We used to take their dominance for granted. But after the events that unfolded in Shanghai on the opening day of swimming the 2011 FINA World Aquatics Championships, the four-year reign of the American men as the kings of the pool is undisputed no longer. After going undefeated in every relay they had contested since 2007 — at the Olympics, at worlds, in other international competitions and regardless the discipline or distance — the Yankee quartet could only manage bronze this time around.
And to put it even further into perspective, the only reason the streak didn’t last longer was that the 4×100 medley relay team faulted on a pass and were disqualified in the preliminary heats of the 2007 worlds in Melbourne. This time around there was no excuse for defeat; the Americans were in the starting blocks, and they failed to deliver.
This all comes down to speed. The Australians had it in droves, with every one of their four guys posting sub-48 second times. The French, who slotted into the silver spot thanks in no small part to anchor Fabien Gilot’s blistering 47.22, the fastest 100 split of the finals, were only hamstrung by leadoff Alain Bernard’s anemic pace at the beginning and otherwise might be champions.
The Americans, from top to bottom in their rotation, had no answers on Sunday. Michael Phelps led things off with a 48.06 first leg — good enough for second at the change, but hardly his best effort. Garrett Weber-Gale and Jason Lezak were even slower.
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Only Nathan Adrian, swimming the anchor leg, managed a split lower than 48 seconds. By that point, though, he had to — anything less and the Americans might have missed the podium altogether. Italy’s Filippo Magnini swam even faster in the final leg than Adrian, coming within 28-hundredths of a second from the bronze.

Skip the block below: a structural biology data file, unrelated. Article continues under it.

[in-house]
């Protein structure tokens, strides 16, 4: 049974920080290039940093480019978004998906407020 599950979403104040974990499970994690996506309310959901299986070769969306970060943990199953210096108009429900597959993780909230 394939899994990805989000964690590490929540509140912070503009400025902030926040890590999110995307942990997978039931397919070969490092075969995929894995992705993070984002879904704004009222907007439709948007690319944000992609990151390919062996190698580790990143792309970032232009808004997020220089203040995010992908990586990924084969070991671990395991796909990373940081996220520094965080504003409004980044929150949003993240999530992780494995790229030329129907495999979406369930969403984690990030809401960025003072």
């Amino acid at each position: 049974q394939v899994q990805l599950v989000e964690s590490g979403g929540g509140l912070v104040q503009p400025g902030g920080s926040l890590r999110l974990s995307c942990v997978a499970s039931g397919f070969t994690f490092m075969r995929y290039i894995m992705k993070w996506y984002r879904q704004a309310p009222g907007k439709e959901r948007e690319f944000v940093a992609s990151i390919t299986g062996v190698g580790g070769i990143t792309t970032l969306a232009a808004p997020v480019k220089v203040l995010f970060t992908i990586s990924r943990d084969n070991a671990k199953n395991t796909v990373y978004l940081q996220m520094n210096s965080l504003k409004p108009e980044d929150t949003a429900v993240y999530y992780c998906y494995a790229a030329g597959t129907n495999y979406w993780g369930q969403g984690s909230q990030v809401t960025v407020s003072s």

What does this all mean for the American men? Perhaps time has passed this nucleus by, left them gasping for air as they sink back toward normalcy. The one inevitable truth in sports is that greatness can never last forever.
Of the four men in yesterday’s relay, only Adrian is under 25 years old. Phelps and Weber-Gale are both 26. Lezak is 35. And Ryan Lochte, who swam in the preliminary heat but not the final, is a week from turning 27.
In sheer chronology, none of these men are old. But in the pool they are elder statesmen. Contrast the average age with the new world champions. James Magnussen is 20. Matthew Targett is 25. Matthew Abood, the eldest, is 26. And anchor Eamon Sullivan is 25 as well.
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It isn’t as though this is a case of midnight striking, carriages turning to pumpkins and whatnot. Despite time and other teams catching up to them, the Americans are still among the three best teams in the world even when they’re swimming less than their best.
But what Sunday’s result illustrates all too clearly is that the Americans can no longer expect simply to jump in the pool and automatically grab gold. The Australians and the French have proven that they are formidable enough to remain in contention through next year’s Olympics and beyond.
So while it may be too soon to call the Americans washed-up in the water, we can say that they’re going to be challenged more rather than less moving forward. The aura of invincibility was cracked finally in Shanghai.